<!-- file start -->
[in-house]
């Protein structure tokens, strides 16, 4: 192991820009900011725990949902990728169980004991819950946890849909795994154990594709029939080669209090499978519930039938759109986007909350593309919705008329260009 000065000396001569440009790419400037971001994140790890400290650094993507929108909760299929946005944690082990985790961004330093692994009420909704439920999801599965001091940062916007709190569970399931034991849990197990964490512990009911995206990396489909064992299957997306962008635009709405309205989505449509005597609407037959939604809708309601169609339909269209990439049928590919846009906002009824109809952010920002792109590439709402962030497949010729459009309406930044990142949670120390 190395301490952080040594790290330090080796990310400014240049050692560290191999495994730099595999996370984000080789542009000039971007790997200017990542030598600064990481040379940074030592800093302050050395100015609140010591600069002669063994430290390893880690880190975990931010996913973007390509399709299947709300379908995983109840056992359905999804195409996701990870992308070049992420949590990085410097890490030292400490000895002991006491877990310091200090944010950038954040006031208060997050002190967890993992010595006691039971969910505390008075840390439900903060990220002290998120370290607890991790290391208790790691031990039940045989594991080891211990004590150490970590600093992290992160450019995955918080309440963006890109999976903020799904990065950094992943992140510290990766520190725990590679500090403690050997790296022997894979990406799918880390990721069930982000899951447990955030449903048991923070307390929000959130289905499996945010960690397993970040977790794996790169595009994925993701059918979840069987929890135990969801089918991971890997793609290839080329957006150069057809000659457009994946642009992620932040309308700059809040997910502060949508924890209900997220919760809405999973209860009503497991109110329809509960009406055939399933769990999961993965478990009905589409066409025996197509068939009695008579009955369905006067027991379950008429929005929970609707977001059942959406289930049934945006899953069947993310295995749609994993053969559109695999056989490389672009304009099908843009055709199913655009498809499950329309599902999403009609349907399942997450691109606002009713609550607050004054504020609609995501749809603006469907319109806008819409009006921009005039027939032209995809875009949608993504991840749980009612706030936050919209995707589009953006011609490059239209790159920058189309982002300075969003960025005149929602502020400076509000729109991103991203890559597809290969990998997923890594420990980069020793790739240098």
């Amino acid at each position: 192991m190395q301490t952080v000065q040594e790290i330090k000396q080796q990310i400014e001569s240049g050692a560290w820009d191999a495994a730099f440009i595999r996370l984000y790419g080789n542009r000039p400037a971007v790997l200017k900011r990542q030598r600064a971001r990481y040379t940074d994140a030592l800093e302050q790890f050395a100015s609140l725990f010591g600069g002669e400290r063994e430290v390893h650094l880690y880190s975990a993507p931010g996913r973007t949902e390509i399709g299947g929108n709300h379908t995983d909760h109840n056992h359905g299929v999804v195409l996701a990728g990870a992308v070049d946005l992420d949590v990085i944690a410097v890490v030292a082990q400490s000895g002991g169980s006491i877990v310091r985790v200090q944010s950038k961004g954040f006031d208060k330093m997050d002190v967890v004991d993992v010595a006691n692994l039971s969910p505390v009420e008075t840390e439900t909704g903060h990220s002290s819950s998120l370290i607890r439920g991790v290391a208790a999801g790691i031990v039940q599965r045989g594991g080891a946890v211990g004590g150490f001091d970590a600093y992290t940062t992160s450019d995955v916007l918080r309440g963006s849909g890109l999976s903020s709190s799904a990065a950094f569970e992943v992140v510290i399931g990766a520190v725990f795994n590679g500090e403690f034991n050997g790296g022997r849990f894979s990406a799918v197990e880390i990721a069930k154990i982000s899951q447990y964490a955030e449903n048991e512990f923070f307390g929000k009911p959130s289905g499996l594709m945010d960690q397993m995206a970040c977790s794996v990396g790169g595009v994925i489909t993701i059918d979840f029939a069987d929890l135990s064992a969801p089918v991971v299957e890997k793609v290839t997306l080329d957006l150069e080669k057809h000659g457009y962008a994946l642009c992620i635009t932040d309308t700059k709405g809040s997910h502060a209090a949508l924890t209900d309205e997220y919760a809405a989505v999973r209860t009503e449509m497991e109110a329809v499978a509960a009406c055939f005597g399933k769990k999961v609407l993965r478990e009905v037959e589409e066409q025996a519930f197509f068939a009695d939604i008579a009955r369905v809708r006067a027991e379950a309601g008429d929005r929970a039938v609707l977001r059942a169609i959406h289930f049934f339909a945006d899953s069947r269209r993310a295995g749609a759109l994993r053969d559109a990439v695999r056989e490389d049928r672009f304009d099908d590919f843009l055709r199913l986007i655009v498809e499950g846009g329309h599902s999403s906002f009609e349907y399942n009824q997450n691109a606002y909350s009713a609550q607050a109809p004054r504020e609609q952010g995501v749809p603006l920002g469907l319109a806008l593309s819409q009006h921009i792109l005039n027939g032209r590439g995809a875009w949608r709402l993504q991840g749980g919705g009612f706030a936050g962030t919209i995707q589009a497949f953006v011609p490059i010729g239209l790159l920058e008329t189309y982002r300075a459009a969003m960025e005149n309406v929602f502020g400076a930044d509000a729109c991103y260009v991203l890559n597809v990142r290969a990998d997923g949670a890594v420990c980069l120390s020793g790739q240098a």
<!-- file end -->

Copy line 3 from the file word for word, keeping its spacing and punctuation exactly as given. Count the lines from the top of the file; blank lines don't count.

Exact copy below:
């Amino acid at each position: 192991m190395q301490t952080v000065q040594e790290i330090k000396q080796q990310i400014e001569s240049g050692a560290w820009d191999a495994a730099f440009i595999r996370l984000y790419g080789n542009r000039p400037a971007v790997l200017k900011r990542q030598r600064a971001r990481y040379t940074d994140a030592l800093e302050q790890f050395a100015s609140l725990f010591g600069g002669e400290r063994e430290v390893h650094l880690y880190s975990a993507p931010g996913r973007t949902e390509i399709g299947g929108n709300h379908t995983d909760h109840n056992h359905g299929v999804v195409l996701a990728g990870a992308v070049d946005l992420d949590v990085i944690a410097v890490v030292a082990q400490s000895g002991g169980s006491i877990v310091r985790v200090q944010s950038k961004g954040f006031d208060k330093m997050d002190v967890v004991d993992v010595a006691n692994l039971s969910p505390v009420e008075t840390e439900t909704g903060h990220s002290s819950s998120l370290i607890r439920g991790v290391a208790a999801g790691i031990v039940q599965r045989g594991g080891a946890v211990g004590g150490f001091d970590a600093y992290t940062t992160s450019d995955v916007l918080r309440g963006s849909g890109l999976s903020s709190s799904a990065a950094f569970e992943v992140v510290i399931g990766a520190v725990f795994n590679g500090e403690f034991n050997g790296g022997r849990f894979s990406a799918v197990e880390i990721a069930k154990i982000s899951q447990y964490a955030e449903n048991e512990f923070f307390g929000k009911p959130s289905g499996l594709m945010d960690q397993m995206a970040c977790s794996v990396g790169g595009v994925i489909t993701i059918d979840f029939a069987d929890l135990s064992a969801p089918v991971v299957e890997k793609v290839t997306l080329d957006l150069e080669k057809h000659g457009y962008a994946l642009c992620i635009t932040d309308t700059k709405g809040s997910h502060a209090a949508l924890t209900d309205e997220y919760a809405a989505v999973r209860t009503e449509m497991e109110a329809v499978a509960a009406c055939f005597g399933k769990k999961v609407l993965r478990e009905v037959e589409e066409q025996a519930f197509f068939a009695d939604i008579a009955r369905v809708r006067a027991e379950a309601g008429d929005r929970a039938v609707l977001r059942a169609i959406h289930f049934f339909a945006d899953s069947r269209r993310a295995g749609a759109l994993r053969d559109a990439v695999r056989e490389d049928r672009f304009d099908d590919f843009l055709r199913l986007i655009v498809e499950g846009g329309h599902s999403s906002f009609e349907y399942n009824q997450n691109a606002y909350s009713a609550q607050a109809p004054r504020e609609q952010g995501v749809p603006l920002g469907l319109a806008l593309s819409q009006h921009i792109l005039n027939g032209r590439g995809a875009w949608r709402l993504q991840g749980g919705g009612f706030a936050g962030t919209i995707q589009a497949f953006v011609p490059i010729g239209l790159l920058e008329t189309y982002r300075a459009a969003m960025e005149n309406v929602f502020g400076a930044d509000a729109c991103y260009v991203l890559n597809v990142r290969a990998d997923g949670a890594v420990c980069l120390s020793g790739q240098a």